One of the most interesting aspects of the hagiography of Brigit is, therefore, its variety, rooted in particular places and enjoying different audiences. Cogitosus's life was addressed initially to the bishop and other educated clerics within the double monastery of Kildare and then to their equivalents in the other major churches; to meet the expectations of such a readership it had to be, and is, a polished piece of writing; Read More...

Monday, July 21, 2014

St Brigit from the 'Lilywhites' Perspective

Following is a short article on St Brigit from the point of view of a native of Kildare.

Lilywhites, in this case, is the nickname of the Kildare GAA, (Gaelic Athletic Association). In this article the name seems to imply any Kildare local. Its insignia is a modernized Brigit's cross with a flying football:

  Co. Kildare Online

 Electronic History Journal


St. Brigid – Kildare’s very own Saint
shared with a national audience
St. Brigid, whose feast day is 1st February,  is regarded as Kildare’s very own saint but one that Lilywhites share with a much wider range of devotees, Indeed Brigid ranks with Patrick as national patron of Ireland and in virtually every corner of the land there are churches, shrines and holy wells dedicated in her honour.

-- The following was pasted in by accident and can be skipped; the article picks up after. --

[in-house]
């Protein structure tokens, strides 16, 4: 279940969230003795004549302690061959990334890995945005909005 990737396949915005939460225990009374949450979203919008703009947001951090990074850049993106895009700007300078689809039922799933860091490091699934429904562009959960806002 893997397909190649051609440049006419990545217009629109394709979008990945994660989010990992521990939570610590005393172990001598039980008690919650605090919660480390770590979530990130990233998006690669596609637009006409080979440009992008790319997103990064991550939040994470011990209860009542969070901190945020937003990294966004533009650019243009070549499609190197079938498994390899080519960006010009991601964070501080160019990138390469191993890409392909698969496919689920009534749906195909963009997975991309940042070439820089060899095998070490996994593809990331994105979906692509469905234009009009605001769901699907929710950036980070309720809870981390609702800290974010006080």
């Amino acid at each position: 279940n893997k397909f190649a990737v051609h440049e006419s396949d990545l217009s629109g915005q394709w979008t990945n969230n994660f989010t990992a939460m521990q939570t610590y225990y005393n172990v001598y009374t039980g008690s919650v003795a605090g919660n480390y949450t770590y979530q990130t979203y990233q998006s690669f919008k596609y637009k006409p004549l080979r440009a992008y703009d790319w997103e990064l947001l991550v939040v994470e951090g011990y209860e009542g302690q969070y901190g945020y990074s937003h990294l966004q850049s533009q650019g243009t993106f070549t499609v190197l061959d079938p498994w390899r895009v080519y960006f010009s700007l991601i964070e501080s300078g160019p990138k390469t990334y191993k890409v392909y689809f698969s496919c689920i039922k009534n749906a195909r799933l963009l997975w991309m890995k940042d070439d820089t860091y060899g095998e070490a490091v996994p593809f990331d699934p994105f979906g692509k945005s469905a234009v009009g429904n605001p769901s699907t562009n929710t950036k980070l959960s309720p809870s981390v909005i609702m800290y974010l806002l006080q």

Brigid has a remarkable span not just in terms of geography but also in terms of time spanned. The story that has come down through the generations is personified in the form of a woman who, in early Christian times, was the founder of a monastic foundation in Cill Dara, the church of the oak tree. Her powers and spirituality are the stuff of legend – the brát Bride, for example, her expanding cloak which covered the distinctive plain now known as the Curragh is but one example. But even the story of the Christian Brid is a mesmerising blend of folk-tales which may have their roots in the depths of pre-Christian, Celtic and pagan Ireland.